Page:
The subsequent downtrend may have finally ended at 20-cents in January 2016, with price action since that time carving an Elliott 5-wave pattern that’s lifted price to a two-year high at 1.16. It’s been pulling back for the last week and could drop as low as the 50-day EMA, currently rising from 61-cents, before gathering the buying interest needed to test the high and start the next leg of the trend advance.

5. TOP Ships, Inc. ( TOPS )

Greek shipper, TOP Ships, Inc. (TOPS ) has struggled since coming public on U.S. exchanges in 2004, posting four reverse splits that now set its first-day value at an astounding 14238. It entered a massive downtrend just four months after public listing, falling to an all-time low at 13-cents in January 2016. It ground sideways into February and went vertical, rising from 21-cents to 3.00 in a single session, after completing another reverse split.

A sideways pattern gave way to an early August breakout above the March high at 4.44, with the stock rising above 8 and then reversing sharply. It’s now filling the August 1 gap, which is located just under the breakout level at 4.44. The 50-day EMA is rising toward falling price and could provide the support needed to generate a strong bounce that sets the stage for a rally into double digits.

The Bottom Line

The low-priced, penny stock universe includes both beaten down entries and newly-minted start-ups hoping to become the next Microsoft Corp. ( MSFT ) or Alphabet Inc. (GOOGL ). It’s important to keep in mind that secondary offerings, warrants. and other financing games pose a significant risk with stocks under $5.00. Since low revenues force many of these companies to issue stock repeatedly or enter sweetheart deals with big investors, who will get paid before public investors when the company finally grows, and the stock’s valuation expands. (For tips on how to avoid being scammed, read: The Risks and Rewards of Penny Stocks ). The most successful strategy at this end of the pricing spectrum treats each candidate according to its unique risk profile, taking extra care with new uptrends forced to navigate multiple resistance levels put into place by long downtrends. The above-mentioned stocks are key penny stocks to watch this fall.





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Price Volume – Stocks with the highest price volume ratio #business #name

#stock prices

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US Exchanges Price Volume Leaders Fri, Sep 2nd, 2016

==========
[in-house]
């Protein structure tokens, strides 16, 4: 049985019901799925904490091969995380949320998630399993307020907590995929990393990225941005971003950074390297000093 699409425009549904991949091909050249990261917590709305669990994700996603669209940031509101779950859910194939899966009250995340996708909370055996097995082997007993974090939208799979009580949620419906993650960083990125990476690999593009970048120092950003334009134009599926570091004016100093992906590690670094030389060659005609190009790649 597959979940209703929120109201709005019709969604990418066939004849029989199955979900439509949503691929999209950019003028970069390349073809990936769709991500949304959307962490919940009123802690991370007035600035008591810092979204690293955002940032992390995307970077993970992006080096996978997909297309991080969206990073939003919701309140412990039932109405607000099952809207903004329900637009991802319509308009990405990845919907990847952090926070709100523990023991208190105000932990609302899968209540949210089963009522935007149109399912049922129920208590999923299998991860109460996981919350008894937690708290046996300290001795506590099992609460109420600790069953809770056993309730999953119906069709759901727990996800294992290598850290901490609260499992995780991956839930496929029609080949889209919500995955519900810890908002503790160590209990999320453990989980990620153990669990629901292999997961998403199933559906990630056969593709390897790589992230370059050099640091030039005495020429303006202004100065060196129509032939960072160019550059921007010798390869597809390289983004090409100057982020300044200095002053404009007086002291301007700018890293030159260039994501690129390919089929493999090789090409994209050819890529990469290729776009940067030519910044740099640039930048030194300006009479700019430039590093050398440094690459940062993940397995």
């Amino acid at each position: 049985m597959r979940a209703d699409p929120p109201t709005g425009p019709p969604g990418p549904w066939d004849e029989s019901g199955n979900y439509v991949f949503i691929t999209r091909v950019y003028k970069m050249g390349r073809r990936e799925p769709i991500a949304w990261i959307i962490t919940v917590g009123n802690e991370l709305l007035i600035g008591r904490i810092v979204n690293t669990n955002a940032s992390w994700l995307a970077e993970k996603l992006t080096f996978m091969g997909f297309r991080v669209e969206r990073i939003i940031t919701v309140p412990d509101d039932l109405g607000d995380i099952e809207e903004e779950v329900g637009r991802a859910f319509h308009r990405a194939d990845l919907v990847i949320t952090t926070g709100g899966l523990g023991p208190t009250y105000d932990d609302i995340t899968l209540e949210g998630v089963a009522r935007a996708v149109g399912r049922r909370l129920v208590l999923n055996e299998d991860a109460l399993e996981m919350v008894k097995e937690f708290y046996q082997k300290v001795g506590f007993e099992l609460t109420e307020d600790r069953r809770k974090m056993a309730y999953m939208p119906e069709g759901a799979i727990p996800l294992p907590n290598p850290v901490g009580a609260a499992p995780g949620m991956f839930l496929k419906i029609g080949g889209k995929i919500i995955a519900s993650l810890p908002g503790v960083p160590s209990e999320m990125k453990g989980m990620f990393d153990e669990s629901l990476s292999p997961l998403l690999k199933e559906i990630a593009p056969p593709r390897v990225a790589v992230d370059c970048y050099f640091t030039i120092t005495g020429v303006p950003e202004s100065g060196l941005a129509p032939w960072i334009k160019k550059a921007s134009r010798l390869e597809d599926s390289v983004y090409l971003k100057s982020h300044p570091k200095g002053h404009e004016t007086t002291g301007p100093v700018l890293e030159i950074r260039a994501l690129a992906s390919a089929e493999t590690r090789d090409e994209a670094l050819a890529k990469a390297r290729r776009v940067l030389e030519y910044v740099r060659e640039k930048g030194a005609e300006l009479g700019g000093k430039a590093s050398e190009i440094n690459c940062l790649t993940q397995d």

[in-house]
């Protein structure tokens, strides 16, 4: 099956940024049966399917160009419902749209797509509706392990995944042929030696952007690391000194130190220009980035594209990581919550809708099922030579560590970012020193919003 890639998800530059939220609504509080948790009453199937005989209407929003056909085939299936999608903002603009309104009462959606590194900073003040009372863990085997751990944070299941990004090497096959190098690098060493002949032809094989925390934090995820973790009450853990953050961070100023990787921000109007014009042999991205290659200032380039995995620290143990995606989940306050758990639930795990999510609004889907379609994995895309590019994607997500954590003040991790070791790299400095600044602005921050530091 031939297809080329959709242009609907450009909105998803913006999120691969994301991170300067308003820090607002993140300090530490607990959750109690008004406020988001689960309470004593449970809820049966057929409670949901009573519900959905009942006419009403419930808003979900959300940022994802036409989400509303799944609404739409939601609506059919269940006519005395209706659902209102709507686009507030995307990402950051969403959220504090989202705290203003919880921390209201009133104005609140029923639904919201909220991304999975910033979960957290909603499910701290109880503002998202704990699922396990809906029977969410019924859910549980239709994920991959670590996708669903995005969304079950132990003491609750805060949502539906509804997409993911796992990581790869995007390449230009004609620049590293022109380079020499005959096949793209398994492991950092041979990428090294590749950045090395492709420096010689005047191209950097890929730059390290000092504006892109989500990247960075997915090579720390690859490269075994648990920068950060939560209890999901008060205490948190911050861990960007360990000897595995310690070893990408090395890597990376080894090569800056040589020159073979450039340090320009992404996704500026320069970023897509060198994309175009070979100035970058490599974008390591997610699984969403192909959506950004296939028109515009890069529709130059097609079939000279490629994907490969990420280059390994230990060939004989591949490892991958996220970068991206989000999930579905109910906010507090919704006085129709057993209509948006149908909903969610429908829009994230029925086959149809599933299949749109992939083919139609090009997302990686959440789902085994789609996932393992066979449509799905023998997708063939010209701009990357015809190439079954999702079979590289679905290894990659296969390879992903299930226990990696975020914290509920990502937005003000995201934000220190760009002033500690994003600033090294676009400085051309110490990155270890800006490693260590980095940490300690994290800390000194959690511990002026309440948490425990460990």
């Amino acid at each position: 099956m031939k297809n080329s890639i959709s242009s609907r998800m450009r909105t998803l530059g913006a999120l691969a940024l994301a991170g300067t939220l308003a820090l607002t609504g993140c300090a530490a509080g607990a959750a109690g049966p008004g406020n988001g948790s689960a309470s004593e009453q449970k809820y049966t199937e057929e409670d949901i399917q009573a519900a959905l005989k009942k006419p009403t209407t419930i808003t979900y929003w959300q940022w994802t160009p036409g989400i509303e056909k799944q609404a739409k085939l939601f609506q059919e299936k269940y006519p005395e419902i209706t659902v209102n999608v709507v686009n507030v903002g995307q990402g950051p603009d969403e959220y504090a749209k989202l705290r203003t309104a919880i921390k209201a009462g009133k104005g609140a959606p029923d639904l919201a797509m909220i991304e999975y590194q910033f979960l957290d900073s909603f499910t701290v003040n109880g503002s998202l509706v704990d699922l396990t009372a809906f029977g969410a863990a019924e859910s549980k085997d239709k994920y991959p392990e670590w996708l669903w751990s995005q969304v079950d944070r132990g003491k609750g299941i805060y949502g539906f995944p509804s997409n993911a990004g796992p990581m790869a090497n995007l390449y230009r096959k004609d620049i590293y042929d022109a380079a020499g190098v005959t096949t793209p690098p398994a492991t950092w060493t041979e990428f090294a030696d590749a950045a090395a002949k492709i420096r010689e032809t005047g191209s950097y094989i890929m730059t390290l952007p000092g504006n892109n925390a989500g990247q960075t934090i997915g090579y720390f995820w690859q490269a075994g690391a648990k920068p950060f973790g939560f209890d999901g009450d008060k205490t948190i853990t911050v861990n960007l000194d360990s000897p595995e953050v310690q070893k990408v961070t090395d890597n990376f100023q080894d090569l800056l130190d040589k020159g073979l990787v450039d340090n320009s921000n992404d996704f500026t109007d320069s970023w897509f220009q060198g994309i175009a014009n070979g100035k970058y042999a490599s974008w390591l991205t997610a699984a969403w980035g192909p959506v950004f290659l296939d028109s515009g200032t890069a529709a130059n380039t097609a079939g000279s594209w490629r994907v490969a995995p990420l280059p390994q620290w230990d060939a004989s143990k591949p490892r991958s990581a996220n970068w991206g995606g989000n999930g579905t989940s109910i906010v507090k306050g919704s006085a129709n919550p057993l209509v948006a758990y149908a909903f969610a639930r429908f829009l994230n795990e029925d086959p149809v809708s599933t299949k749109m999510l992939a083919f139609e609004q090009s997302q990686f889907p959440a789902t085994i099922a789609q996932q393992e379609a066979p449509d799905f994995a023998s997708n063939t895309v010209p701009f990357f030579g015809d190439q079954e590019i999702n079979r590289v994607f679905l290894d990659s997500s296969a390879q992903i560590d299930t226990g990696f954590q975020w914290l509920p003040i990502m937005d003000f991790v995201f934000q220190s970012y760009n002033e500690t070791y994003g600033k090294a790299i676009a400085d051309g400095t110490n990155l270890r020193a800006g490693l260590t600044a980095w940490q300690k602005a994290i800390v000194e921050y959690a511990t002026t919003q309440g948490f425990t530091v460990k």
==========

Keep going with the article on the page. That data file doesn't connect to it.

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Volume’,’Price Volume: The price multiplied by the volume represented in 1000’s.’,’int’,’right’,’asc’]=2886959.313,2146646.145,1915747.91135,1734880.075,1685000.616,1615897.504,1540889.28,1531264.389,1487701.16955,1396339.882,1329536.611,1215307.252,1181122.382,1089922.68867,1075615.126,1009727.029,926003.36149,866540.94954,827390.85,780789.555,774104.185,701982,700465.983,692783.852,688982.875,665902.716,651063.546,641171.145,620647.032,612282.79,611536.926,603495.728,586010.25,577921.395,561518.477,556354.17,550969.7,525480.6,508140.114,505092.328,501932.80077,479479.336,471989.052,459847.875,449638.93981,423212.622,418052.234,417104.30984,413524.17,411228.029,410104.464,403059.015,402258.462,400739.43,397476.048,395990.77,394991.883,394070.794,391867.509,389189.304,388781.075,385837.6,380360.31,379204.623,375632.4,373669.68,372050.20875,369406.115,363179.432,359380.401,353766.726,348119.16816,346073.562,345448.103,345195.144,345081.96,344278.305,340355.904,332530.243,331295.076,328690.136,327922.231,326552.544,319592.52,319427.056,317627.592,315363.984,314779.311,303944.66,303530.7,303393.138,303042.605,295625.132,294163.116,294019.488,291055.072,291032.04,290356.464,290143.532,289944.2,289303.616,287983.777,287817.684,284783.343,279458.738,279341.808,269060.904,268844.95,268037.331,267175.624,266829.255,264701.255,263725.92,263448.75,263330.126,262936.884,260579.97,259660.08,258699.176,255107.008,254650.24,251812.236,251478.43,249355.062,249093.712,248198.888,244397.16,243581,242150.925,241957.664,239917.899,238806.32182,238622.7,238488.39,238440.174,229417.98,229214.967,226033.766,224674.95,223269.557,223041.069,222072.224,219878.478,218232.168,215516.086,214332.936,213002.592,210434.718,210015.978,209648.493,208847.646,207903.744,206858.971,204356.656,204149.004,203828.142,203493.579,201096.757,200429.74,200220.088,200083.317,199687.824,198885.584,198303.105,197488.557,196113.965,195493.635,194918.415,194044.1,191249.424,190778.376,190688.316,190533.624,188845.784,188302.656,187406.9,186163.704,185192.55,184775.82,184154.912,184017.616,182899.854,182317.528,181945.08,178058.57,178057.544,176522.892,176302.828,175381.884,174296.896,174084.36,173779.032,173554.71,173537.208,173286.752,172515.47691,172334.253,171797.71913,170947.765,170701.19;” data-pageSize=”100″ data-perfLinks=”N%3B”>